EM 1110-2-1100 (Part III)
30 Apr 02
geologist's classification, sand is between 0.0625 and 2.0 mm. In describing a sediment, it is necessary to say
which classification system is being utilized.
c. Units of sediment size.
(1) Table III-1-2 lists three ways to specify the size of a sediment particle: U.S. Standard sieve numbers,
millimeters, and phi units. A sieve number is approximately the number of square openings per inch,
measured along a wire in the wire screen cloth (Tyler 1991). Available sieve sizes can be obtained from
catalogs on construction materials testing such as Soiltest (1983). The millimeter dimension is the length of
the inside of the square opening in the screen cloth. This square side dimension is not necessarily the
maximum dimension of the particle which can get through the opening, so these millimeter sizes must be
understood as nominal approximations to sediment size. Table III-1-2 shows that the Wentworth scale has
divisions that are whole powers of 2 mm. For example, medium sands are those with diameters between 2-2
mm and 2-1 mm. This property of powers of 2-mm class limits led Krumbein (1936) to propose a phi unit
scale based on the definition:
φ ' & log2 D
where D is the grain diameter in millimeters. Phi diameters are indicated by writing φ after the numerical
value. That is, a 2.0-φ sand grain has a diameter of 0.25 mm. To convert from phi units to millimeters, the
inverse equation is used:
D ' 2& φ
(2) The benefits of the phi unit include: (a) it has whole numbers at the limits of sediment classes in the
Wentworth scale; and (b) it allows comparison of different size distributions because it is dimensionless.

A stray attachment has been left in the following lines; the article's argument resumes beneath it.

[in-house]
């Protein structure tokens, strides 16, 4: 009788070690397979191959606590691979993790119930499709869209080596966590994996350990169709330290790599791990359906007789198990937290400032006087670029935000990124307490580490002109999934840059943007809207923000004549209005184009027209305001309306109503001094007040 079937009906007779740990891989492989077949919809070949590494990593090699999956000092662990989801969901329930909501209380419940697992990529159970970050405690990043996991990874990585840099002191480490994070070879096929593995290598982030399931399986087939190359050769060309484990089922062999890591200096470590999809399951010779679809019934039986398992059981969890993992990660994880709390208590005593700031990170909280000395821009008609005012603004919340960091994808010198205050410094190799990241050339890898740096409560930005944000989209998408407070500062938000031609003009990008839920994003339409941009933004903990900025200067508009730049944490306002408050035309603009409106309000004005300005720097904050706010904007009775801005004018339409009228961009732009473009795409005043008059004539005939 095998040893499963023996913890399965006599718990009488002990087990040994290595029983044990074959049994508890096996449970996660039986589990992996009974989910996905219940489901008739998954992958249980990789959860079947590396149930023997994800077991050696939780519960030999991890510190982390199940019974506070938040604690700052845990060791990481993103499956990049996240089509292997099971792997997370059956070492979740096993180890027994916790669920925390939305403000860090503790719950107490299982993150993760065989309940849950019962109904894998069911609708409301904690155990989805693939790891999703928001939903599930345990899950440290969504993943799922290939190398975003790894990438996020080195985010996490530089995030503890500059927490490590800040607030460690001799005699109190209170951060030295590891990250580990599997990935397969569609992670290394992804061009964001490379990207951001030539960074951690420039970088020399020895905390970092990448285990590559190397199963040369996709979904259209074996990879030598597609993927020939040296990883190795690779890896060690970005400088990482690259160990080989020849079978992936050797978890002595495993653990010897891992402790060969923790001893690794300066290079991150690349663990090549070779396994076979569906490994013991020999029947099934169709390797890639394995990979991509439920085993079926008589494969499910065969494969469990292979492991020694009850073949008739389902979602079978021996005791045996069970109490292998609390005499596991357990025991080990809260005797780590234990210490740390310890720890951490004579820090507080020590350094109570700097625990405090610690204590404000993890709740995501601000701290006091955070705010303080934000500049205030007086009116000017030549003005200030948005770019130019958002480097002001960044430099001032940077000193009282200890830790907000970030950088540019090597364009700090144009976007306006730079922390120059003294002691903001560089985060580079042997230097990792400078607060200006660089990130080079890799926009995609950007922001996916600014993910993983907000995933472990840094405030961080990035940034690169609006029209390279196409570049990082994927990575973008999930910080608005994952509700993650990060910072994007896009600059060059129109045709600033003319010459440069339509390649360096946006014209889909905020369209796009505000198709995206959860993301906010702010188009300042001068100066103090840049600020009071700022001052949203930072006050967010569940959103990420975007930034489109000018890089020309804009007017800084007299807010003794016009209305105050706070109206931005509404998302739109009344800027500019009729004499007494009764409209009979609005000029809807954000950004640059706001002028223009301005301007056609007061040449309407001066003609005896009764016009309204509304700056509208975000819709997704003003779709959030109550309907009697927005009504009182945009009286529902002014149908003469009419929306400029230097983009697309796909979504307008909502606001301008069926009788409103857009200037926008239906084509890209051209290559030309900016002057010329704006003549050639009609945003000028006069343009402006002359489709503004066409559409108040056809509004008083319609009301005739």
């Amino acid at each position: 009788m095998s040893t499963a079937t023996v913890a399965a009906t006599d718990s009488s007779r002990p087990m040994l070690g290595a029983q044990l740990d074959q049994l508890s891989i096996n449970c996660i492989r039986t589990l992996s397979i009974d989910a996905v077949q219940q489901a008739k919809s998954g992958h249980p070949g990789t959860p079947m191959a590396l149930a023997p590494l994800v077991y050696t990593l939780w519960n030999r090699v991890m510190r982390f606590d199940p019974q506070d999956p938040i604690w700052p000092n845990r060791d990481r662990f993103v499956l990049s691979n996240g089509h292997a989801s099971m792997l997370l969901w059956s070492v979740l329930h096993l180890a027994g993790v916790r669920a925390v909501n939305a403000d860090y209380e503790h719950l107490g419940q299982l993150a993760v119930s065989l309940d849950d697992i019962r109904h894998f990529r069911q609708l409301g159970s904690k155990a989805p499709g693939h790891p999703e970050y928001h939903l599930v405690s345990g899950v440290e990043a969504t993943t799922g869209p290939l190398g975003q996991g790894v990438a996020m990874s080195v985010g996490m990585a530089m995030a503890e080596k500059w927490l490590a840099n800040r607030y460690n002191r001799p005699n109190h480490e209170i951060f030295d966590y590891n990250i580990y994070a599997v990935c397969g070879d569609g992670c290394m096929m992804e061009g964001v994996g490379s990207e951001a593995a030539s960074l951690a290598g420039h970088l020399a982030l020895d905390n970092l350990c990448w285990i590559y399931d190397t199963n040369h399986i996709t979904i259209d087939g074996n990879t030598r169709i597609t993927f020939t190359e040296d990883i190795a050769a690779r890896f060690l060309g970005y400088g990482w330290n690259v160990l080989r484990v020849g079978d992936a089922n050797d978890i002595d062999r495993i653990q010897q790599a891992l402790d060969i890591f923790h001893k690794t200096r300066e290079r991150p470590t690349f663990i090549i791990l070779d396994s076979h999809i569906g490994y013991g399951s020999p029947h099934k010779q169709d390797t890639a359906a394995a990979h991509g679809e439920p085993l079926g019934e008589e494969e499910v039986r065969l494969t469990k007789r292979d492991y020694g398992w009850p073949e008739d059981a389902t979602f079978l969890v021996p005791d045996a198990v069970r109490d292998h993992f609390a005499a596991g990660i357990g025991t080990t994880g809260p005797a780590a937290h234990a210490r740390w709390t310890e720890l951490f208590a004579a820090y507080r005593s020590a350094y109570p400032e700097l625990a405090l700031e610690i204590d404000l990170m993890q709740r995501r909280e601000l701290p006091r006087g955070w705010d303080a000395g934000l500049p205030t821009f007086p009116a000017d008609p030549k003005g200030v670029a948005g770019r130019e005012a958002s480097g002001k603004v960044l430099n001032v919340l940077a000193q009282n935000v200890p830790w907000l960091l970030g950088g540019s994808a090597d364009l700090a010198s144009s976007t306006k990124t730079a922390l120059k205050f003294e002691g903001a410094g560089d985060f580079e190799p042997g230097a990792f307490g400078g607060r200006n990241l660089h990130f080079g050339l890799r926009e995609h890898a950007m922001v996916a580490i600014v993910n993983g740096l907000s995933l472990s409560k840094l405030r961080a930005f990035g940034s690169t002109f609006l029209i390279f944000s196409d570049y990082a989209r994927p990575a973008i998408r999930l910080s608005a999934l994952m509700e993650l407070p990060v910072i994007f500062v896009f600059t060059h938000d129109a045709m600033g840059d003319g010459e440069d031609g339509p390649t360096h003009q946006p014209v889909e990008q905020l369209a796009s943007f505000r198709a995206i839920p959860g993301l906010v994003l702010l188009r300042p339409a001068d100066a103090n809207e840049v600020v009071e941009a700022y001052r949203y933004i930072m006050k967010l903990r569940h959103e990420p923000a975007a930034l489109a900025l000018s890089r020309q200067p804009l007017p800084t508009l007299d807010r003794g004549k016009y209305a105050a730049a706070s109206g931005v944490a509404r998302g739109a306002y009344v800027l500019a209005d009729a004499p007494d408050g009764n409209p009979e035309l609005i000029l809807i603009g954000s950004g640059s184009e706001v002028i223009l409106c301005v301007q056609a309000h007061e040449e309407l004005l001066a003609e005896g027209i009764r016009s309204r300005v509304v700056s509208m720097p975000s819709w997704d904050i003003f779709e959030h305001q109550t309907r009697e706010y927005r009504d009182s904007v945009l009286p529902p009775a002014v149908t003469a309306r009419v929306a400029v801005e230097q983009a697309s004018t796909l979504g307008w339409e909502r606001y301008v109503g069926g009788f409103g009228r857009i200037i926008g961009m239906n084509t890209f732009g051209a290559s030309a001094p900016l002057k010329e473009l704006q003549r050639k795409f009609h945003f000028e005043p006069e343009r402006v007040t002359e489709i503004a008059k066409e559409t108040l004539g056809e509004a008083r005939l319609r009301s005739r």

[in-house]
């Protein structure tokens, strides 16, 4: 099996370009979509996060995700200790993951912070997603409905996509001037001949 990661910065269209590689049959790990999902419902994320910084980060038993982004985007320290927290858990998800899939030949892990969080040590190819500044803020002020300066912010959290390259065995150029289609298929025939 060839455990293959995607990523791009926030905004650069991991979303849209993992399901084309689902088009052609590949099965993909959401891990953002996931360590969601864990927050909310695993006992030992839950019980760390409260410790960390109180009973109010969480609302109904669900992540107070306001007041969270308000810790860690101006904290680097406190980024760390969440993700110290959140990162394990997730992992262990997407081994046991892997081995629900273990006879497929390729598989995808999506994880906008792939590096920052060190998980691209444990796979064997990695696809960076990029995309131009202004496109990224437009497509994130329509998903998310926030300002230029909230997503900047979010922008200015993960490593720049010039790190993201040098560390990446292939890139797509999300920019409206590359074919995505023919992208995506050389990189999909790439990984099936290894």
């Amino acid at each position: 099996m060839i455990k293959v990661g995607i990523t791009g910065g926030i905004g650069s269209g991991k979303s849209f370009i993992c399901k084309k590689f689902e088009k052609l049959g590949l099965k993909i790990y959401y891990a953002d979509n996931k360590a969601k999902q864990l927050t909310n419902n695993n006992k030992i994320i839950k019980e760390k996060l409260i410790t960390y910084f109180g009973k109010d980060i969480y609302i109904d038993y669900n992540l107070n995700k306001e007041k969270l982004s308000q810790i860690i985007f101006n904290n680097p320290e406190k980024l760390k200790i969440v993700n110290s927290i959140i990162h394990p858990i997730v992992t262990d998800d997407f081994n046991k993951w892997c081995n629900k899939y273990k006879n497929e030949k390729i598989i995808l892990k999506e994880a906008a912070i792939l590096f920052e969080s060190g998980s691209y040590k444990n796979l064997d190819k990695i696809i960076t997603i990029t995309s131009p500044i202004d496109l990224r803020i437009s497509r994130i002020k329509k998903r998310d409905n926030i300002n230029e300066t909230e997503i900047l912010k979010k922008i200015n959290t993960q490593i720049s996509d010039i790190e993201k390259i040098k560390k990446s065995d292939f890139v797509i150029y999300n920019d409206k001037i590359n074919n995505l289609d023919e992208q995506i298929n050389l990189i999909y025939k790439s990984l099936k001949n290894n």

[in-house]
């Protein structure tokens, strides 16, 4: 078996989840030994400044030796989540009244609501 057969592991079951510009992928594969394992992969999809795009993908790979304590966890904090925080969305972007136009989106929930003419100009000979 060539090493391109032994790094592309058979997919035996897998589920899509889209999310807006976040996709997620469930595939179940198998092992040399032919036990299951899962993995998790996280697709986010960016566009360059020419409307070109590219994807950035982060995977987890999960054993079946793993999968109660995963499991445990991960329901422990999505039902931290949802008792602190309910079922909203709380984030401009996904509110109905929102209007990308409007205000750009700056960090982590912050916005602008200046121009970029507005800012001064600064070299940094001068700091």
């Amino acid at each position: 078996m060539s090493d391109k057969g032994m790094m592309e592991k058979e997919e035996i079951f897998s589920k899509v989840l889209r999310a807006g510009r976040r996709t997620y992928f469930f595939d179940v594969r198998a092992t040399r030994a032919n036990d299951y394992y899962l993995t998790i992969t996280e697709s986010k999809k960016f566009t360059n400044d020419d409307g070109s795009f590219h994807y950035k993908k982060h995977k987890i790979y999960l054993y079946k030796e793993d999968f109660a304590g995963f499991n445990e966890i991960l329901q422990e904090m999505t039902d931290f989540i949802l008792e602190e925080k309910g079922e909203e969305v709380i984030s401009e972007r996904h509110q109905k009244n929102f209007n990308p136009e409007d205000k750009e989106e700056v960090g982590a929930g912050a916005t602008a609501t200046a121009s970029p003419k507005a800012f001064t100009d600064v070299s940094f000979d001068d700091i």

Disadvantages of this phi unit are: (a) the unit gets larger as the sediment size gets smaller, which is both
counterintuitive and ambiguous; (b) it is difficult to physically interpret size in phi units without considerable
experience; and (c) because it is a dimensionless unit, it cannot represent a unit of length in physical
d. Median and mean grain sizes.
(1) All natural sediment samples contain grains having a range of sizes. However, it is frequently
necessary to characterize the sample using a single typical grain diameter as a measure of the central tendency
of the distribution. The median grain diameter Md is the sample characteristic most often chosen. The
definition of Md is that, by weight, half the particles in the sample will have a larger diameter and half will
have a smaller. This quantity is easily obtained graphically, if the sample is sorted by sieving or other
method, and the weight of the size fractions are plotted, as seen in Figures III-1-1 and III-1-2.
(2) The median diameter is also written as D50. Other size fractions are similarly indicated. For example,
D90 is the diameter for which 90 percent of the sediment, by weight, has a smaller diameter. An equivalent
definition holds for the median of the phi-size distribution φ50 or for any other size fraction in the phi scale.
(3) Another measure of the central tendency of a sediment sample is the mean grain size. Several
formulas have been proposed to compute this quantity, given a cumulative size distribution plot of the sample
(Otto 1939, Inman 1952, Folk and Ward 1957, McCammon 1962). These formulas are averages of 2, 3, 5,
or more symmetrically selected percentiles of the phi frequency distribution. Following Folk (1974):
Coastal Sediment Properties